Dissect the chicken carcass down using stout shears. You'll want to break the back/rib cage area down into a few pieces, so that it'll better fit the crockpot.

Quarter the onion. Cut off the root end, but you don't have to peel it. Just break it down into slightly smaller pieces, but don't worry about making them small or perfect. Same with the carrot. Get it into chunks. Roast the bones, onion, and carrot for an hour, hour and a half, something like that. What you're looking for is a nice golden brown; getting the flavor from that browning reaction is far more important than whether or not it's been exactly 60-90 minutes.

Have the crockpot ready. I usually toss in a couple of bay leaves and about ten peppercorns. More or less, depending on your taste.

Once the bones are done, dump the mess into the crockpot. Take a bit of water and scrape the browned bits off the bottom of the pan. Dump all that into the crockpot too - it's tasty goodness waiting to happen. Add enough water to the crockpot to cover the bones and go most of the way to the top of the crockpot. Cover, turn it to low, and here's my favorite part:

Ignore it. For at least twelve hours. I've let it go as long as 24. I suspect the stock gets better if you let it cook longer, but I don't know that. Twelve is usually more along the lines of what I do, though.

When you're ready to move on, have a mixing bowl and a strainer handy. Strain the stock into the bowl. Discard the solids and thank the chicken; its duty is done. Drop some ice cubes into the stock to help it cool down. Cover it, and stick it in the fridge. (I usually get about a quart and a half of stock, but as previously stated, I own a Large Honkin' Crockpot.)

When it's cooled down, the fat will have risen to the top. Scoop off the fat with a spatula, then deposit the chicken jello into a pot on the stove. Simmer it down as far as you like, then put into little ziploc bags and freeze.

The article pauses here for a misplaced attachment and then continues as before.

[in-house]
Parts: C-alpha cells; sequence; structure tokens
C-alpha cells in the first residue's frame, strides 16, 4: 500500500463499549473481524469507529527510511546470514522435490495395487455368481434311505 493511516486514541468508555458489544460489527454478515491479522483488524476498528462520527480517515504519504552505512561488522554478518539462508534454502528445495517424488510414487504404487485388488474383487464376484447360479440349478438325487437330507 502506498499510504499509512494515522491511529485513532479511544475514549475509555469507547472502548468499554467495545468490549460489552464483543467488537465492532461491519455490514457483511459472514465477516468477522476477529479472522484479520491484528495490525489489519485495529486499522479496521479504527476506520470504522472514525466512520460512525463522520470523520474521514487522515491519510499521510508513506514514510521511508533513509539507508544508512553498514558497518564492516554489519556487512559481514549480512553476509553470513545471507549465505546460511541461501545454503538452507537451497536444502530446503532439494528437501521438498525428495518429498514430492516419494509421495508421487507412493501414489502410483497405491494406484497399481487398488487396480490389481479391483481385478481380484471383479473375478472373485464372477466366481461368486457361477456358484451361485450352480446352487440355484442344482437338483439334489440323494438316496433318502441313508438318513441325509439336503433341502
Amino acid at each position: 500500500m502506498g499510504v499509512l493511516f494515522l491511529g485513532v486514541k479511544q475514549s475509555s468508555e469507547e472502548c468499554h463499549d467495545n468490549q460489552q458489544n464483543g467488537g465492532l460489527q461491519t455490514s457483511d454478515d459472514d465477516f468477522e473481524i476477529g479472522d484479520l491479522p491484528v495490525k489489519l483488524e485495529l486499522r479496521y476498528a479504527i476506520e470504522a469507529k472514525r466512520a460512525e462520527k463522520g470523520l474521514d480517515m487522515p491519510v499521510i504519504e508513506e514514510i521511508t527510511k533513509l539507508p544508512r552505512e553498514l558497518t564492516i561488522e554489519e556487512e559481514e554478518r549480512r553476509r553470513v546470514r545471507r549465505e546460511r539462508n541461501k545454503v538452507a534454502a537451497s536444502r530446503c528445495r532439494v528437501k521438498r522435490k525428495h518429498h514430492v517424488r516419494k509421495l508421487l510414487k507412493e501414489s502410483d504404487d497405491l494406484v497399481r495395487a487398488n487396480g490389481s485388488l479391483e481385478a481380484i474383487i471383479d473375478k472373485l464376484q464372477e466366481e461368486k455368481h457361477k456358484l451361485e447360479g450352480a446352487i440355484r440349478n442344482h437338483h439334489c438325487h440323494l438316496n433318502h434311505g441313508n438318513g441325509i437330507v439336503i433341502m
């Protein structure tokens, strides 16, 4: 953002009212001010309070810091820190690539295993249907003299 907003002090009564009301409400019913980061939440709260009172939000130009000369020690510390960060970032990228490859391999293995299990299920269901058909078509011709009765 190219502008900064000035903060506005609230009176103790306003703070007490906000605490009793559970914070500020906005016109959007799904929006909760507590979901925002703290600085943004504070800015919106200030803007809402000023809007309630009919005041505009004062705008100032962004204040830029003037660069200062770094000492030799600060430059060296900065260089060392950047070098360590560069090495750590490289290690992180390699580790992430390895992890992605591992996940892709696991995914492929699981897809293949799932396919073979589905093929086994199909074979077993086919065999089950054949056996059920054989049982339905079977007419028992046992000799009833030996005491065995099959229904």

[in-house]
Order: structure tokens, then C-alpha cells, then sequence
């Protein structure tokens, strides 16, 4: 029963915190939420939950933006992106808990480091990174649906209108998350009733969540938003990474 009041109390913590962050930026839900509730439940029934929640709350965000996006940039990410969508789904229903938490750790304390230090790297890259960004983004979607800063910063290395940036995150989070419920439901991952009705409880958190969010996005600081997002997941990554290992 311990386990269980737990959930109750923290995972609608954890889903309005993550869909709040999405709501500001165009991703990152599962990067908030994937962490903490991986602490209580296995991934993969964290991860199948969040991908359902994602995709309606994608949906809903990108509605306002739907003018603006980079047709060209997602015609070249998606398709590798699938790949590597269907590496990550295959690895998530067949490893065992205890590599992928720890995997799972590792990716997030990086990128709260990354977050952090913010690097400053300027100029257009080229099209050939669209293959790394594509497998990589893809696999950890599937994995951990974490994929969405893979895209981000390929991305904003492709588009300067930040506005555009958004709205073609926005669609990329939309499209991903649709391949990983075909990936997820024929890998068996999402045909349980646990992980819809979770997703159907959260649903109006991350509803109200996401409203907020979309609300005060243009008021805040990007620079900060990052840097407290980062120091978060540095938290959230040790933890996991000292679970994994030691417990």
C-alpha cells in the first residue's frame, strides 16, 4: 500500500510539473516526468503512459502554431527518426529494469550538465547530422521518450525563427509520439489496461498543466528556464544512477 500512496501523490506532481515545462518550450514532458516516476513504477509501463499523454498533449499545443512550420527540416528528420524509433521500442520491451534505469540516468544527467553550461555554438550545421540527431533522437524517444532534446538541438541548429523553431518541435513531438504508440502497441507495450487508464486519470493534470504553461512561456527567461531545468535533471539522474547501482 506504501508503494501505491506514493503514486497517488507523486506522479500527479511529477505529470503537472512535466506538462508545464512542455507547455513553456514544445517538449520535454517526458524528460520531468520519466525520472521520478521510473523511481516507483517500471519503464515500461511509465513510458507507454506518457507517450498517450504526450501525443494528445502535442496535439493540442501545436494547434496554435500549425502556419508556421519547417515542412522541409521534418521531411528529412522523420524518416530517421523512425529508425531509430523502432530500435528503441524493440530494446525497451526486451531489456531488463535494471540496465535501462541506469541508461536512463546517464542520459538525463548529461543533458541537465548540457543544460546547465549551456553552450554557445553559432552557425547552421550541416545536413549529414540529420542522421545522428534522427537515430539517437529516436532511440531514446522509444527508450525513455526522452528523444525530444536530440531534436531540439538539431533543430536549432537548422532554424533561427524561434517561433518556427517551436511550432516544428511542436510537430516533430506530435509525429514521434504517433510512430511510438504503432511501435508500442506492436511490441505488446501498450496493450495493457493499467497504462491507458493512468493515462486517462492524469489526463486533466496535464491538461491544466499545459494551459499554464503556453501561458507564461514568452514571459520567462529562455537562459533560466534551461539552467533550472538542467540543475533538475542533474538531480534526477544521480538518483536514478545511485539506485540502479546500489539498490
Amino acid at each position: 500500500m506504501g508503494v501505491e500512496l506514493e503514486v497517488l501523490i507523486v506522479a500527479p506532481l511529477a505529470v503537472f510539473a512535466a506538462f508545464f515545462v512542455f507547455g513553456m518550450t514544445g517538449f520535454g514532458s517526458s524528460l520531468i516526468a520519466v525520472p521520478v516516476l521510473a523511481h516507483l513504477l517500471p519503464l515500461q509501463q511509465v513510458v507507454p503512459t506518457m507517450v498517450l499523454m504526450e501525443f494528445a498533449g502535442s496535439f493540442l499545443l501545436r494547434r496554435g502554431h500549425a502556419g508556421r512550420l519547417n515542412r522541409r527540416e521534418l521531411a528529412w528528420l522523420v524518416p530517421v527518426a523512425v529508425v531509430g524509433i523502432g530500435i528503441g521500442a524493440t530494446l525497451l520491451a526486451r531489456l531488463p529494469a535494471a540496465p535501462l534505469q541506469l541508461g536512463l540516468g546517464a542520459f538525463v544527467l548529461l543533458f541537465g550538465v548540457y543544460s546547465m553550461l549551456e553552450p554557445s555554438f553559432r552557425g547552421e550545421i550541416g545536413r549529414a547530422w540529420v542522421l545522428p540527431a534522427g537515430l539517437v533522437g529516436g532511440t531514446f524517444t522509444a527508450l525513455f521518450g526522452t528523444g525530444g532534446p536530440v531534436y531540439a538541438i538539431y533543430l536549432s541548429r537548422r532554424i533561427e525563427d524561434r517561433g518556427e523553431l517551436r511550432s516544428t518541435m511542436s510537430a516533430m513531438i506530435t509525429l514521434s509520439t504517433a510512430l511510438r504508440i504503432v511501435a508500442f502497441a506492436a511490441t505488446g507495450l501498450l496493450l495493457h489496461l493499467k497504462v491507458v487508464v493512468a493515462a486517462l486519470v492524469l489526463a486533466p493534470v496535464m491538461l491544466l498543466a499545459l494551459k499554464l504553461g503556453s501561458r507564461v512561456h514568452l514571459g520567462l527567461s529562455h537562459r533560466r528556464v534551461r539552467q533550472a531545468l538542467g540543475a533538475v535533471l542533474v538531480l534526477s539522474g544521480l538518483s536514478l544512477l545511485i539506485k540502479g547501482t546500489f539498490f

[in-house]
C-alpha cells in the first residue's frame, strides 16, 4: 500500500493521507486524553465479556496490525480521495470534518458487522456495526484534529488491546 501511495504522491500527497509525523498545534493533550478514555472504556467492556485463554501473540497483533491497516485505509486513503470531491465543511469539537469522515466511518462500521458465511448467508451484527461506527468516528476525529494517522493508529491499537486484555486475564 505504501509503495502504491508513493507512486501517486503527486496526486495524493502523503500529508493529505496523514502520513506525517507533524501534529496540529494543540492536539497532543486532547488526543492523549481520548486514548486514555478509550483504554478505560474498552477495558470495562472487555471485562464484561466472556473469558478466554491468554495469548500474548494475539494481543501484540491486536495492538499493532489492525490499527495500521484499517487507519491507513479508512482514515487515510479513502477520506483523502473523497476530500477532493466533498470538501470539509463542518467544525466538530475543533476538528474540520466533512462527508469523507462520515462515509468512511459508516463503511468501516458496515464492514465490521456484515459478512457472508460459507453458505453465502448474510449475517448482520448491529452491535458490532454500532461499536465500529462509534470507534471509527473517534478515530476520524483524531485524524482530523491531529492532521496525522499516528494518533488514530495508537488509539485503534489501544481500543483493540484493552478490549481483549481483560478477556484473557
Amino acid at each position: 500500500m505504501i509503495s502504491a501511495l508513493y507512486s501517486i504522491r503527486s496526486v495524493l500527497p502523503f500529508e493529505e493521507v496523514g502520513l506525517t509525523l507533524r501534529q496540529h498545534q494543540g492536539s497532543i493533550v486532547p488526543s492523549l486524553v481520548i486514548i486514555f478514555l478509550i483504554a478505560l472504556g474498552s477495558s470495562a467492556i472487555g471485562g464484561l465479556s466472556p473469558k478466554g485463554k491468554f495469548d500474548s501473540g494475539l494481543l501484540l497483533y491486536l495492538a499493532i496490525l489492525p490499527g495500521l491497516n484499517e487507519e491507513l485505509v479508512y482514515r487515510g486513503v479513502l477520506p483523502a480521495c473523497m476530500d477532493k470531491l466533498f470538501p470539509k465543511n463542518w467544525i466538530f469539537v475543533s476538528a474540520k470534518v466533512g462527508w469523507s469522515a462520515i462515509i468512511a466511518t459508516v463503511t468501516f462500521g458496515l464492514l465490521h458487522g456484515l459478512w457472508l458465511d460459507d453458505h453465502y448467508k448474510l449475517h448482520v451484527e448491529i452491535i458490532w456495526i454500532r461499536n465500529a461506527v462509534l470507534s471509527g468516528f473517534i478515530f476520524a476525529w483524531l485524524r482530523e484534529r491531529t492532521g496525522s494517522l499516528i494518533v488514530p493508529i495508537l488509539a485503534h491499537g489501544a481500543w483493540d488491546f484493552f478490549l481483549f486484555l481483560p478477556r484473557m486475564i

(Or, as Jeff asked me one time, why do you simmer it down when that doesn't change the flavor? Answer: because we have limited freezer space, and it's much easier to store one cup of highly concentrated stock than it is to store a quart and a half of fully diluted stock.)

You'll want to pay attention to your stock volume, both before and after, so that you'll know how much concentrated stock you'd need to make a cup of regular-strength broth. Since I can't predict the size of your crockpot nor how far you'll want to boil your stock down, I'll leave this measurement up to you.

That's it. Really. The only thing you'll want to keep in mind is that your stock is (mostly) fat-free and completely salt-free, so it's going to taste pretty flat and bland in its reconstituted state. It's not a finished product - it's an ingredient for making other dishes happy. It's still not the least time-consuming recipe ever, but it's far easier than the standard method, and seems to generate thoroughly palatable results.

I should mention that you can do the same thing with any other meat bits - seafood, fowl, etc. You can also do the same with larger animals - pork, beef, etc. - but since the bones are likely to be much larger, you'll need to give them more time to roast. Says she who is simmering down beef stock on her stove as she writes this entry.